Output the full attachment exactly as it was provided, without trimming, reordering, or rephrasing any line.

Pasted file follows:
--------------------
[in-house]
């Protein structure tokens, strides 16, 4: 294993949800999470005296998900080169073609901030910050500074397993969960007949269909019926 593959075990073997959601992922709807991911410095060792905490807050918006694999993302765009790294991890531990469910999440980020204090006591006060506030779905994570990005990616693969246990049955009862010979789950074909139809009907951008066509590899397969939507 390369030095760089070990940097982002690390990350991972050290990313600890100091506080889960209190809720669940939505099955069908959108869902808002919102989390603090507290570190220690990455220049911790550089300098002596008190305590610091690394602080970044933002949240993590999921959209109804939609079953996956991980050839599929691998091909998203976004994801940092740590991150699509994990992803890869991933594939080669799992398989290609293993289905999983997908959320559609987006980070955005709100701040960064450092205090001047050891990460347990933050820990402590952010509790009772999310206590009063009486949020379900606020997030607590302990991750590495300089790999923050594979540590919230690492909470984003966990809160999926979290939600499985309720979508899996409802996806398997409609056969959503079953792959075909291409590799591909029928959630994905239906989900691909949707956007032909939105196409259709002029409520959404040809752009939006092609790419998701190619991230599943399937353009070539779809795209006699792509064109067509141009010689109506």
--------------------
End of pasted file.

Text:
[in-house]
């Protein structure tokens, strides 16, 4: 294993949800999470005296998900080169073609901030910050500074397993969960007949269909019926 593959075990073997959601992922709807991911410095060792905490807050918006694999993302765009790294991890531990469910999440980020204090006591006060506030779905994570990005990616693969246990049955009862010979789950074909139809009907951008066509590899397969939507 390369030095760089070990940097982002690390990350991972050290990313600890100091506080889960209190809720669940939505099955069908959108869902808002919102989390603090507290570190220690990455220049911790550089300098002596008190305590610091690394602080970044933002949240993590999921959209109804939609079953996956991980050839599929691998091909998203976004994801940092740590991150699509994990992803890869991933594939080669799992398989290609293993289905999983997908959320559609987006980070955005709100701040960064450092205090001047050891990460347990933050820990402590952010509790009772999310206590009063009486949020379900606020997030607590302990991750590495300089790999923050594979540590919230690492909470984003966990809160999926979290939600499985309720979508899996409802996806398997409609056969959503079953792959075909291409590799591909029928959630994905239906989900691909949707956007032909939105196409259709002029409520959404040809752009939006092609790419998701190619991230599943399937353009070539779809795209006699792509064109067509141009010689109506």